Oftentimes several chiefs could be elected to govern an area. These men were given the title of “herse”. However when only one chief was elected, they were given the title of “jarl” (earl) or king. The king was responsible for leading the army into war, along with performing judicial functions. But at least in the early days, the king was self-supported, not tax supported. His son usually was chosen to succeed him; however, that was not automatic. The right of succession still had to be ratified by the people at the Ting. If the people did not like that choice, the son would not become king. Their vote was the final word. It is interesting to note that one of my ancestors, King Olof Skötkonung of Sweden was deposed by a Ting.  The people had become unhappy with his conversion to Christianity. Justice was administered by judges or lagmen. The lagmen had to memorize every law passed by the Ting, because there was no written language. They then had to interpret, explain and administer the laws. The lagman, along with the chief or king, presided over the Ting.

Eidsivating was the name of one of the original Norwegian popular assemblies or Tings. Historically it was the site of court and assembly for the eastern parts of Norway. Photo: Harry Wad [CC BY 2.5 or CC BY 2.5], via Wikimedia Commons
Except for premeditated murder, all crimes could be forgiven by payment of fines. If a man intentionally murdered someone, he would be declared an assassin. His property would be confiscated and he could be killed by anyone who wished to do so. The king did have some free men in his service, who had sworn allegiance to him in war and in peace. These men were called hirdmen. Those who proved themselves to be brave and faithful often received high positions of trust. They were called lendmen (liegemen), or managers of the king’s estates. In the early Viking days, the Ting only had jurisdiction over the individual kingdom, not the ones surrounding it. War between the various tribes or kingdoms was common and actually encouraged. Vikings had a firm religious belief that those who died of sickness or old age would sink down into the dark abode of Hel (Helheim), and that only the brave men who fell in battle would be invited to the feasts in Odin’s Hall. Sometimes the earls or kings would make war on their neighbors, just to give their warriors a chance for Odin’s Hall.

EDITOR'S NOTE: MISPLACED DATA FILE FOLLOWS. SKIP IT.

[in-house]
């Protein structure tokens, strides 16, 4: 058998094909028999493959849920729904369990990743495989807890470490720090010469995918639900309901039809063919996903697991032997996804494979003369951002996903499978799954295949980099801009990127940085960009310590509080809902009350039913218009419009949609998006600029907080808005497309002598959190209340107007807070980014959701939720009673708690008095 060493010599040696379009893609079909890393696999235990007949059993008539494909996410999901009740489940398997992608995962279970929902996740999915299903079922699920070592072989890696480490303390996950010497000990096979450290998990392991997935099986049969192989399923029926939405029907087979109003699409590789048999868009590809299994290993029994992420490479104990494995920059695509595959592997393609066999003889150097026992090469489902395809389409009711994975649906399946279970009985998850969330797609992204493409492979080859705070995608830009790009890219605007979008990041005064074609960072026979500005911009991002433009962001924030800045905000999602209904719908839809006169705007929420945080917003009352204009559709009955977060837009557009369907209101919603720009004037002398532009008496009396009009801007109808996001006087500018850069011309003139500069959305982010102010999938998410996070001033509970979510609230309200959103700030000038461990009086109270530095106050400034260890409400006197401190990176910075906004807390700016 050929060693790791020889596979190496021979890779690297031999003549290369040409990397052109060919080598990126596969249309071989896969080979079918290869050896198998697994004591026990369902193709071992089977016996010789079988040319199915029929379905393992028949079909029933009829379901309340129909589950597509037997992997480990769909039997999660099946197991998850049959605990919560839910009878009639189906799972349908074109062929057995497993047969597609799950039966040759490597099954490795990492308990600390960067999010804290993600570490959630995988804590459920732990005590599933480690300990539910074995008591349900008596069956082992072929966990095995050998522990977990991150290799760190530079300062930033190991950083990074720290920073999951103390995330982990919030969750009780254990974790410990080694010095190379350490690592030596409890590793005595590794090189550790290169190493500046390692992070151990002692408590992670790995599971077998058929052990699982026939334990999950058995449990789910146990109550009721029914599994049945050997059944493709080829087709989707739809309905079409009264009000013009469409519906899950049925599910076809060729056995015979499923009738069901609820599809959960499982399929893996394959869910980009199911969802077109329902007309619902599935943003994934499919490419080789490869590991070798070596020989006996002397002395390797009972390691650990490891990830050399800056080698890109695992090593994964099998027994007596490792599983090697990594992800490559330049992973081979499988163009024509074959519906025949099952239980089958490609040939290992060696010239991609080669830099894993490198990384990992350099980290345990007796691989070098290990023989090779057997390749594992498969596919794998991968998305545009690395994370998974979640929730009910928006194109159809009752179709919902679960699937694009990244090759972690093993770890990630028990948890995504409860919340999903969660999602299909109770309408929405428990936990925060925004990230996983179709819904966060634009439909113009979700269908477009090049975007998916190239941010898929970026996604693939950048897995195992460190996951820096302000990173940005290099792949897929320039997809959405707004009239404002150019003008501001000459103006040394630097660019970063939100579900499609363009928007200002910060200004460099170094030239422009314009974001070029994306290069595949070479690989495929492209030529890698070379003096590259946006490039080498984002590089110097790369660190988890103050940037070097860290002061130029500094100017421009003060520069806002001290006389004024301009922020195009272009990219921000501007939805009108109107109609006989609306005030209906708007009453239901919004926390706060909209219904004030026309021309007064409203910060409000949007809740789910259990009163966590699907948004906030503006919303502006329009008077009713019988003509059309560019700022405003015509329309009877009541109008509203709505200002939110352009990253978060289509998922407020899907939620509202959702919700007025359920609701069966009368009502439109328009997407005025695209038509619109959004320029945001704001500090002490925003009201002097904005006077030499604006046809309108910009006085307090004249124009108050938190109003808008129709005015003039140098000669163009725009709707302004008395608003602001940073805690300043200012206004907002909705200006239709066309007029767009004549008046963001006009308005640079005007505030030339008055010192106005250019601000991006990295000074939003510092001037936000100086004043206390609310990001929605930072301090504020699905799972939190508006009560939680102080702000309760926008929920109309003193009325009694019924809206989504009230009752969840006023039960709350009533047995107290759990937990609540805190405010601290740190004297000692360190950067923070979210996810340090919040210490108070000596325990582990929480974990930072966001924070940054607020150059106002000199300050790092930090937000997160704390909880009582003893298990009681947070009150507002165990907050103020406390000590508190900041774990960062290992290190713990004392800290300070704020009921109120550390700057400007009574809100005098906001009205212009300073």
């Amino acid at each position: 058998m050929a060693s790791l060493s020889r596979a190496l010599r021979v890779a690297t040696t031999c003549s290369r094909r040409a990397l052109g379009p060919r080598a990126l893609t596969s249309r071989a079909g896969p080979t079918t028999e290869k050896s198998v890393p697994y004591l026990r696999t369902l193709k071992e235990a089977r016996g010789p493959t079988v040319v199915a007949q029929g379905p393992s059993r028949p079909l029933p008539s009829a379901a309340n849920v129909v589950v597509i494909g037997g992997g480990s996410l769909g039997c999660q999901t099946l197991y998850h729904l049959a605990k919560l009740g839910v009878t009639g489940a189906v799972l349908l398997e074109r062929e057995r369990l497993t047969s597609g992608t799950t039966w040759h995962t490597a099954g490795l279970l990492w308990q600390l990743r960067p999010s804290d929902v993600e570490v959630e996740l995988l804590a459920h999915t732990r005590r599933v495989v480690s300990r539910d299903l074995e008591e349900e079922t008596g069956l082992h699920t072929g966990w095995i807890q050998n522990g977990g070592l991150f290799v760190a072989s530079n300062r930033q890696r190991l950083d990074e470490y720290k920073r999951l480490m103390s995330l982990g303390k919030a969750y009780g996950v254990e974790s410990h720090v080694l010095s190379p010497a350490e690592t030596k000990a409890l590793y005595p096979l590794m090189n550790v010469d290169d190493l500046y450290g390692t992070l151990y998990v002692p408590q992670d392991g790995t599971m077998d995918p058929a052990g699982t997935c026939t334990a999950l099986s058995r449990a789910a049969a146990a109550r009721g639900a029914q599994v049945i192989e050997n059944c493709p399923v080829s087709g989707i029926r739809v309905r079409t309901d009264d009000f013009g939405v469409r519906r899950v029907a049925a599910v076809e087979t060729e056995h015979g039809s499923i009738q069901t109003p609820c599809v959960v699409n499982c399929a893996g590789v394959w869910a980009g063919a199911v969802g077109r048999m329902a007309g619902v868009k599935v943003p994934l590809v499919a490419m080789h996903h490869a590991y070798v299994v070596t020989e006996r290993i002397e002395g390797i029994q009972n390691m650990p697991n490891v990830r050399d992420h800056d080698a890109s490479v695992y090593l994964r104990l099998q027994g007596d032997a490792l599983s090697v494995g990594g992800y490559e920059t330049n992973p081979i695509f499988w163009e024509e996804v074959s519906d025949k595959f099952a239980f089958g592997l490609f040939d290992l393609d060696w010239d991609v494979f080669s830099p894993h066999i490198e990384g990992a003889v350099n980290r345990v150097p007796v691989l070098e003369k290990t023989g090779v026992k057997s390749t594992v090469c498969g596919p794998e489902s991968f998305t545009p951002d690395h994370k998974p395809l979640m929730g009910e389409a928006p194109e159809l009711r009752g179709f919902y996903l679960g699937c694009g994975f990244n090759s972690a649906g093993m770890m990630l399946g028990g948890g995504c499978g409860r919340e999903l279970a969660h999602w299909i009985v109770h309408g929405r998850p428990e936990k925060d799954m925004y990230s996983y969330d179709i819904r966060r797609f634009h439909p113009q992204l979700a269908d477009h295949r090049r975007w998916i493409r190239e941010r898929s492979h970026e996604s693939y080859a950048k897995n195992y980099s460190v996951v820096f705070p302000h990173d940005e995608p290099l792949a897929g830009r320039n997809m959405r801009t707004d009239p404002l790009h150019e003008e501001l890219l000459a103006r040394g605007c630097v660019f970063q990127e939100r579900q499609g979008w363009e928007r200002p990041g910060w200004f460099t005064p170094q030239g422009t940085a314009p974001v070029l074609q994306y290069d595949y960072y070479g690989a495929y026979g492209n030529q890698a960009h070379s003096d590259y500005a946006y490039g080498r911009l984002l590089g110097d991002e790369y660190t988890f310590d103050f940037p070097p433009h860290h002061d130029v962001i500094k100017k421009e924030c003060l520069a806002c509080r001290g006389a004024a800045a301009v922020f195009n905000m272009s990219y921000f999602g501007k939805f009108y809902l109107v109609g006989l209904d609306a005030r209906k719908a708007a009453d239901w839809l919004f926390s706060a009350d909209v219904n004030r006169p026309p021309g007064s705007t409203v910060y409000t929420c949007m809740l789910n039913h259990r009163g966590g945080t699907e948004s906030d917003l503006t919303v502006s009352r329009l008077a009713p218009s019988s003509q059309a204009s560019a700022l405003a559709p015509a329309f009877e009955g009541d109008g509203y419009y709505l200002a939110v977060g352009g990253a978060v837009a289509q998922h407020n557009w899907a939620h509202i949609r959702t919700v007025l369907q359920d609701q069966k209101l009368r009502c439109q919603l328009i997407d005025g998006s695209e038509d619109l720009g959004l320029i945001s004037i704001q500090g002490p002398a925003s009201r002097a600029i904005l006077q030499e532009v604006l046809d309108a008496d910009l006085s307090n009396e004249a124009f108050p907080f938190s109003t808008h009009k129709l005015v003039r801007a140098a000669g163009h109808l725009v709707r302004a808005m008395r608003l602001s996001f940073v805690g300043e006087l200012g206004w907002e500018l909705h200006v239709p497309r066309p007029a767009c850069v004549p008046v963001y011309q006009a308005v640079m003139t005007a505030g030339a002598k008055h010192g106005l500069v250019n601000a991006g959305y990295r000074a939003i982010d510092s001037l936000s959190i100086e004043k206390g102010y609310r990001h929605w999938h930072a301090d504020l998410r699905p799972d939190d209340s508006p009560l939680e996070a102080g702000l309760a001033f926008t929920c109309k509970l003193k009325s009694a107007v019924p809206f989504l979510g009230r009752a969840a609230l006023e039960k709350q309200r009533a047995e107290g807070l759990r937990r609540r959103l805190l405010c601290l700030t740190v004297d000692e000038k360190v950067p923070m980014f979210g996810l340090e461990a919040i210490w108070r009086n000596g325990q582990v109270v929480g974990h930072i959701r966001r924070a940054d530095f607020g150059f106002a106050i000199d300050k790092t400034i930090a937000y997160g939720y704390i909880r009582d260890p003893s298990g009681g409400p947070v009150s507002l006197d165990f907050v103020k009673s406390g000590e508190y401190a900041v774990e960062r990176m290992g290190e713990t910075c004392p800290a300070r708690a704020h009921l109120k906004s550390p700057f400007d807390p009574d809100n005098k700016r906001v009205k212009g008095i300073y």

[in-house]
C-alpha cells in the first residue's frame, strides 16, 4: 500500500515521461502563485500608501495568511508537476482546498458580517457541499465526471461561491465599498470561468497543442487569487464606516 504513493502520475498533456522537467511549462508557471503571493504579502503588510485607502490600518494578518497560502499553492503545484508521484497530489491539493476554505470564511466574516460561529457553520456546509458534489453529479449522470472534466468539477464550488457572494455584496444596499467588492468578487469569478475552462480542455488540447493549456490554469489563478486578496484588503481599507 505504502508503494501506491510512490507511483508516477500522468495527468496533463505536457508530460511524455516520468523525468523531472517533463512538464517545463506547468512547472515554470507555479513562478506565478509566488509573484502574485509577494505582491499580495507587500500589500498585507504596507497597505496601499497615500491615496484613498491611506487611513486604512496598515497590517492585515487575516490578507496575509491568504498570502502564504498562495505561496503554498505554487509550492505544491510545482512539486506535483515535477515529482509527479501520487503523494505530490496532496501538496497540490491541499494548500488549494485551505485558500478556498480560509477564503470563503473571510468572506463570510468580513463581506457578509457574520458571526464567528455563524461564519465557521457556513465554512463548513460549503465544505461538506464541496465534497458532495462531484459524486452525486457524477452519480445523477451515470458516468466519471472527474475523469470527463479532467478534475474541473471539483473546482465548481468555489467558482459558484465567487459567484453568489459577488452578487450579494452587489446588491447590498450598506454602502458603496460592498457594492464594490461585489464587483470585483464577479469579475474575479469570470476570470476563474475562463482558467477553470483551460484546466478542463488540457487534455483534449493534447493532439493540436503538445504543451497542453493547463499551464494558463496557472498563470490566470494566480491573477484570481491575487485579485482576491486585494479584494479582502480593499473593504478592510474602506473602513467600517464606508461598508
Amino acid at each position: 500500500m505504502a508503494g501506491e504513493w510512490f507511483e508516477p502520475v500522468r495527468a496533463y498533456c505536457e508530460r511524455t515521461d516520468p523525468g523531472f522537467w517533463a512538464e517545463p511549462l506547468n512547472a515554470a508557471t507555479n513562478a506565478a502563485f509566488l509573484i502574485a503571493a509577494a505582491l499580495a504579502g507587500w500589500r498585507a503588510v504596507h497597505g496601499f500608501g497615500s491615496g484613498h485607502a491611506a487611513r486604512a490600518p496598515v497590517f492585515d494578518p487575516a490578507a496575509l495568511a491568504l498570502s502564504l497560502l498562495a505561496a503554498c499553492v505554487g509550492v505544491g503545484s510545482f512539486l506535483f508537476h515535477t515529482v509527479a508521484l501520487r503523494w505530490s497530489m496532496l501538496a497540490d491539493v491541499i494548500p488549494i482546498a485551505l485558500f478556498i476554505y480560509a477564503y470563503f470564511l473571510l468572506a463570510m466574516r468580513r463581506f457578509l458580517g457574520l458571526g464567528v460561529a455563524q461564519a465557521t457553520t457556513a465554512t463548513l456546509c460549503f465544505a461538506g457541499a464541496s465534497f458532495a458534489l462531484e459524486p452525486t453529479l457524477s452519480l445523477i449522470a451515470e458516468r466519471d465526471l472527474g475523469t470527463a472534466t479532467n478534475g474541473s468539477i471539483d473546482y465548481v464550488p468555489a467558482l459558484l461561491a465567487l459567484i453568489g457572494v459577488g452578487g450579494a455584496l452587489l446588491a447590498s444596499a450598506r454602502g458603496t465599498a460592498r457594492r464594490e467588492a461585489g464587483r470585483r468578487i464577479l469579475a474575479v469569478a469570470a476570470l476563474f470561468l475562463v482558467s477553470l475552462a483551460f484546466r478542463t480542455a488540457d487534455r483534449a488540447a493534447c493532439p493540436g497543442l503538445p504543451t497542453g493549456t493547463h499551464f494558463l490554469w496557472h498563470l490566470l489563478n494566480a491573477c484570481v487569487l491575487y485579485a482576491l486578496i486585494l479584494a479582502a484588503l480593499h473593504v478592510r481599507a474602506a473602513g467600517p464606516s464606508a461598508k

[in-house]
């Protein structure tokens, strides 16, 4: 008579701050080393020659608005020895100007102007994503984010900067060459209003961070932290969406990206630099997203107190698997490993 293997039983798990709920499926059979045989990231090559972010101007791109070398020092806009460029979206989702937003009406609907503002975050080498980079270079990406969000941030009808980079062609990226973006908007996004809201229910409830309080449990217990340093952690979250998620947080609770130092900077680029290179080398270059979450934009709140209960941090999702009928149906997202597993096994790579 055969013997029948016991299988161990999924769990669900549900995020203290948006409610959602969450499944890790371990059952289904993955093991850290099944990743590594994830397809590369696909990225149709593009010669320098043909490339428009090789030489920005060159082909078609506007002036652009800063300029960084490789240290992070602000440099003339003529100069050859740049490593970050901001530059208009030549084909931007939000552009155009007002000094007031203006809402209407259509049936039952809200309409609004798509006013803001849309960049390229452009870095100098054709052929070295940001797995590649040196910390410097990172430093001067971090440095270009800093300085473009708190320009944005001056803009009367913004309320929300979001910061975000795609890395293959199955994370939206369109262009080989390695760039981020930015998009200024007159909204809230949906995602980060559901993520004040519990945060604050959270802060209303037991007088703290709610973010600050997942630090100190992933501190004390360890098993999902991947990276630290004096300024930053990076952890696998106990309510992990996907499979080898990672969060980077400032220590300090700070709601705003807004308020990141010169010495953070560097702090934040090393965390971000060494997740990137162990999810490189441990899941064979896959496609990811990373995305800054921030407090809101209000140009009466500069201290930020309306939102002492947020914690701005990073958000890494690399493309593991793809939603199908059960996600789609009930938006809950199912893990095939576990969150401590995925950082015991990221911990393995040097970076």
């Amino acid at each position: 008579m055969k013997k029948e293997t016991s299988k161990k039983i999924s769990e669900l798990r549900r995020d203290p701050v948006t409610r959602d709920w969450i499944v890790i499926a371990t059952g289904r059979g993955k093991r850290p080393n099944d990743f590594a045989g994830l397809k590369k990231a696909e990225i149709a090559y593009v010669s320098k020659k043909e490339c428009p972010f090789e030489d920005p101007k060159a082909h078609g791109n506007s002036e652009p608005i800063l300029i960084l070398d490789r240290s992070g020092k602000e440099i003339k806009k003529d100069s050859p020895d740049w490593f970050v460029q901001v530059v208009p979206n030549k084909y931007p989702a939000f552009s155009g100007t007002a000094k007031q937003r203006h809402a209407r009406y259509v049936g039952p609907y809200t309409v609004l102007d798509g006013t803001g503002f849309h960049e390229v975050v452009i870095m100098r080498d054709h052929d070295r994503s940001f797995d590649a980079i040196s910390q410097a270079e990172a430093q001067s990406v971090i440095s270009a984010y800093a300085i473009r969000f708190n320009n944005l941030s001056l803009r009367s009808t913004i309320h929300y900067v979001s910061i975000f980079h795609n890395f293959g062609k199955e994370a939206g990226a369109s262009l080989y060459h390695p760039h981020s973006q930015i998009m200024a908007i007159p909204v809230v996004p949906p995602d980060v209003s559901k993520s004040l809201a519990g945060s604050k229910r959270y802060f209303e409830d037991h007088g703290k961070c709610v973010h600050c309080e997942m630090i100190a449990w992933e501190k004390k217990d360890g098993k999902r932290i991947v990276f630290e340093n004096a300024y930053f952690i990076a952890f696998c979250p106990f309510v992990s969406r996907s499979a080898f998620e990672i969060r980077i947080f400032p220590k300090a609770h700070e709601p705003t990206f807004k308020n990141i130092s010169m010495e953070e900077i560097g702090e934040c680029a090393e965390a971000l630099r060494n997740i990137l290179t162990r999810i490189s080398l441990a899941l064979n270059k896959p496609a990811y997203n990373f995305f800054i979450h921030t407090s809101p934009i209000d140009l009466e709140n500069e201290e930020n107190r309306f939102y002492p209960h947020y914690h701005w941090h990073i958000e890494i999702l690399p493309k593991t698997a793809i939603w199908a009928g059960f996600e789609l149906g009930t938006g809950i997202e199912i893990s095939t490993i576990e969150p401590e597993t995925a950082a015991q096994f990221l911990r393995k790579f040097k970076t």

I guess there is actually a correlation between “Doing your Thing” in the 1970s in America and the Viking days where they “did their own Ting”. Those who ruled in Viking times were subject to the prevailing will of the people and even kings could be removed if the Ting did not approve. In the 1970s, those opposed to the Vietnam War and the establishment conducted a Ting so the voice of the people could be heard. The outcome was that President Nixon was removed from office and order was restored. However, “doing their own thing” is often more associated with disorder and doing what made one feel good than creating order
out of chaos.

This article is from Dean Huseby’s newsletter Norwegian & American Cousin Connections. If you would like to receive Deans’s articles you can subscribe to his email list by using the address below. (The email address is presented as a graphic to prevent it from spamming. You will have to write the address into your emailreader)



If you have family stories and/or pictures you would like to share, I am happy to publish them on my blog. Go to the contact page and send me a word!

4 thoughts on “Do Your Own Ting! 

  • January 16, 2018 at 6:56 pm

    Very interesting learning something about Viking history.

  • January 17, 2018 at 6:47 pm

    I enjoy learning about the proud history of my ancestors. Very Interesting and well written. Thank you Martin!

    • January 17, 2018 at 7:28 pm

      Thanks for visiting my blog Ranae, and thank you for the kind words. In this case the praise should be forwarded to Dean Huseby who kindly shared his writings with us